Whats very useful here on the buzz , for me anyway , the verity of styles throughout each mode. Plus, each song offers a slow , medium , and at tempo option. The reason that I am bringing up this point is that we are know song structures are the “same” for each song.

What the H E Double Hockey Sticks does that mean??? We as bad A$$ bass players use patterns throughout every song while we hold down the low end. So when you practice a song in Mode 10 , you begin to identify a pattern , muscle memory takes over , and you are on you way. Well guess what , there are 10+ other songs in that key that use the same or VERY similar pattern and muscle memory will once again prevail. Example: Bob Dylan’s Knockin On Heavens Door is G > D Am > Am - G > D > C > C and Neil Young’s Helpless is G > D > C > C

My point is this , @JoshFossgreen explains patterns , options , and fills very well. This gives you the proper tools for adding your own flavor on the C of Dylan’s or Young’s tune. Plus, you will being to hear the kick drum in a completely different tone then before you began driving into the buzz.

The forum and 50 song challenges are all byproducts of the buzz. BUT they are so beneficial!! Every question that I have ever asked in the forum , folks reply with all kinds of perspectives.

So again , welcome aboard and keep us updated as you move through the course

Be Well ,


Hi Travis,

Thanks so much for the welcome and for sharing some of the things you like about the Bass Buzz family. I’m looking forward to participating.

The name “Hossinn” (long story) is a nickname a fellow band member gave me, MANY years ago, referring to my rather large front teeth, like a rabbit, after watching the bugs bunny cartoon when Elmer Fudd is dancing around the pot, singing hasenpfeffer (German for Rabbit Stew), while Bugs is happily bathing in the pot.

I started a ska band in 1985 and we are still jamming to this day (about 37-38 years…?).



Hi! There is not a better place to start with or/and warm up for playing the bass! I could not be happier to have found and jumped into BazzBuzz! Best investment ever!


Yes, sounds like this course is right for you. You’re probably going to find that this course starts slow for you, but I would recommend doing all the modules from start to finish, because he goes over techniques to play clean. At the end you’re going to walk away with some decent chops.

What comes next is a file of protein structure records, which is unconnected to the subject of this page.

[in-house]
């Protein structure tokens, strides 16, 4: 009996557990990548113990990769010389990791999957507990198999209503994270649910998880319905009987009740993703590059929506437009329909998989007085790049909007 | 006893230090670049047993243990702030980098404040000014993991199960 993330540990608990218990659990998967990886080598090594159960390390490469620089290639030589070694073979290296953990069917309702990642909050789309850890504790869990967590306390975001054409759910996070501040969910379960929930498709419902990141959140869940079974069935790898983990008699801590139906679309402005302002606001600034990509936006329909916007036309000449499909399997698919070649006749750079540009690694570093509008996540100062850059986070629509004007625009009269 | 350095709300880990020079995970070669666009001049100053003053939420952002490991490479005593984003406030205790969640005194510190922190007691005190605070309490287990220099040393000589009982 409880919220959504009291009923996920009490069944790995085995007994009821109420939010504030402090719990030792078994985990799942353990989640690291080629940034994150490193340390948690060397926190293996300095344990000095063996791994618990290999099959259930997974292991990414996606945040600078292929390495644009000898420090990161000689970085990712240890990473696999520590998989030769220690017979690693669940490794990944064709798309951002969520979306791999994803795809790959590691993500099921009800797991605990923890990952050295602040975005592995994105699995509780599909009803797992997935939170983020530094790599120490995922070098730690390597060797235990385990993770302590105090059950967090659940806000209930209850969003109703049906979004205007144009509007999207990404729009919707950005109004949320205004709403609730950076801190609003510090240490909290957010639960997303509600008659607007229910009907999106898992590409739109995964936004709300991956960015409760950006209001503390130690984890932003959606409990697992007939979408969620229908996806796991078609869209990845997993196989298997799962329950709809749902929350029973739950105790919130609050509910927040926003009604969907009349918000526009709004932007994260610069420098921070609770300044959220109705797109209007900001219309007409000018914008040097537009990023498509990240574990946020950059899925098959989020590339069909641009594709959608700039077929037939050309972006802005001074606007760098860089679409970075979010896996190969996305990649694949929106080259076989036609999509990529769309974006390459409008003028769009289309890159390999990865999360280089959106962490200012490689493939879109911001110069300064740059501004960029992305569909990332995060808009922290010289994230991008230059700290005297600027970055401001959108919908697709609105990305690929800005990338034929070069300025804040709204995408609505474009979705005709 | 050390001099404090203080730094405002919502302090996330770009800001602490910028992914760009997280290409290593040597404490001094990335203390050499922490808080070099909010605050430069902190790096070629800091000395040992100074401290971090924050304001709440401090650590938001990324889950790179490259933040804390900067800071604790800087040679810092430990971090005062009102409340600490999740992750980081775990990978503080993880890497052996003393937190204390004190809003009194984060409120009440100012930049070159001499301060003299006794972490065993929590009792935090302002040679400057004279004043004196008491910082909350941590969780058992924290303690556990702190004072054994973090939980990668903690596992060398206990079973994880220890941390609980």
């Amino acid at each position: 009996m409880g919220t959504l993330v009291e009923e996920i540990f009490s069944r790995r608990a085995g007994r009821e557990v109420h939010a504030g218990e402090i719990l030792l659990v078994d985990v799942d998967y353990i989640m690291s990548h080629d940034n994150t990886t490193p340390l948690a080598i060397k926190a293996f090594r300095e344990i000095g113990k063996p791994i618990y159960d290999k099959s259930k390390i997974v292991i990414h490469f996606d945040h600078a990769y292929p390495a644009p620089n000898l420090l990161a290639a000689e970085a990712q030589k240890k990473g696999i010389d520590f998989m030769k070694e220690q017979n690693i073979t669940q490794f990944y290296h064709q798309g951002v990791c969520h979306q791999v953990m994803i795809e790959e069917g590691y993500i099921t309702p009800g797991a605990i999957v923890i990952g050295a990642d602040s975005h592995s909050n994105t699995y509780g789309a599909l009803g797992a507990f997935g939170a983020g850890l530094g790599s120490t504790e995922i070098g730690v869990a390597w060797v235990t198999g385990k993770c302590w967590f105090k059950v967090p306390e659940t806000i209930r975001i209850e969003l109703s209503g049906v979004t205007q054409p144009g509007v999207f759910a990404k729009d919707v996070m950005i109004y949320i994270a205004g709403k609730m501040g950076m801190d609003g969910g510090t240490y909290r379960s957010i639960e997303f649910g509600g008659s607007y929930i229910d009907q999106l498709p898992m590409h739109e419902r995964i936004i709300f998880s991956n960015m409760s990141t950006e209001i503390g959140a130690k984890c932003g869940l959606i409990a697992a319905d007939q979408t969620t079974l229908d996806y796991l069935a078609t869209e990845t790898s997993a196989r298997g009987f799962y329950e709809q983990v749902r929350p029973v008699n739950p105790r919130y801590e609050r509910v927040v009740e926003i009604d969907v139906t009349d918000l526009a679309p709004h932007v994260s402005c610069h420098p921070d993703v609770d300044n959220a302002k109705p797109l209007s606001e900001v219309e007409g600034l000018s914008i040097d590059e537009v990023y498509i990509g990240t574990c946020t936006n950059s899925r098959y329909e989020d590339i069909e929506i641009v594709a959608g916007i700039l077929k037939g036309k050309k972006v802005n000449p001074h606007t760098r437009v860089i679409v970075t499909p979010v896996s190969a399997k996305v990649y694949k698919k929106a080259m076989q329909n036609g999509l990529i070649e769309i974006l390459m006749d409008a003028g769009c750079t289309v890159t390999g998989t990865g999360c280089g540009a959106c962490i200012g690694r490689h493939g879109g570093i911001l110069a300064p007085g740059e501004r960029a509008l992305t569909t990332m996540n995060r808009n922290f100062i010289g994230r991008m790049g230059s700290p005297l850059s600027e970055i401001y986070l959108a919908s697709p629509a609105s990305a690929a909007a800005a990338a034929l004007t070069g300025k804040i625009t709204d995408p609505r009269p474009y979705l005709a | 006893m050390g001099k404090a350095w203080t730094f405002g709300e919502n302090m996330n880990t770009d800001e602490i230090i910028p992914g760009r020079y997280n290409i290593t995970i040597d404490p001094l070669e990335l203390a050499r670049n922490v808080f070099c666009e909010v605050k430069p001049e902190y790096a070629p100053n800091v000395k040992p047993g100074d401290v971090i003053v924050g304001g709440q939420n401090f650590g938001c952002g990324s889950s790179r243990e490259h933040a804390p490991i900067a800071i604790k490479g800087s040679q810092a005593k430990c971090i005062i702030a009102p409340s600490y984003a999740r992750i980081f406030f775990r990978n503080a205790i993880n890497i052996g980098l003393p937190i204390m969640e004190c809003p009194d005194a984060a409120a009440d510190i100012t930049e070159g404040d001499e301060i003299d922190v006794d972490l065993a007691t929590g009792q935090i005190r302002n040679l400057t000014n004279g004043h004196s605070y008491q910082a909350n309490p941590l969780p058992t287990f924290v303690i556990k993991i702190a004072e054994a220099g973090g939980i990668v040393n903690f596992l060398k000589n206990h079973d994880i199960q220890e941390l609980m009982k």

I was in a similar place as you, I’ve been doing this for about a month and a half, I’m now on module 9 (about half way through) and my playing has noticeably improved.

Josh is a great teacher and this is a great course.


Great, thanks. I’m chugging along, from start, and enjoying myself. I appreciate being a part of the community and the warm welcomes I’ve received.



I’m envious :laughing: of your experience in ska and reggae! Reggae is what actually brought me to the bass late in life. Started about 5 years ago at age 56. Bass is such an integral part of reggae- really quite different from most other genres. I also love the aspect of reggae where its just as important when not to play as it is to play. There sometimes can be pauses, so when the bass comes back in, you really feel it! In the last several years ive pursued other styles, but definitely plan to start trying to develop my reggae skills. I have a dream of being in my 70s or even 80s playing a few days a week at an oceanside reggae patio bar for free drinks! :rofl:

I hear that! We’re lucky to be the bassies in this genre of music. Can really feel the groove as it envelopes our body, and we deeply connect with those who are listening, as they feel the sound waves pushing against their bodies.

1 Like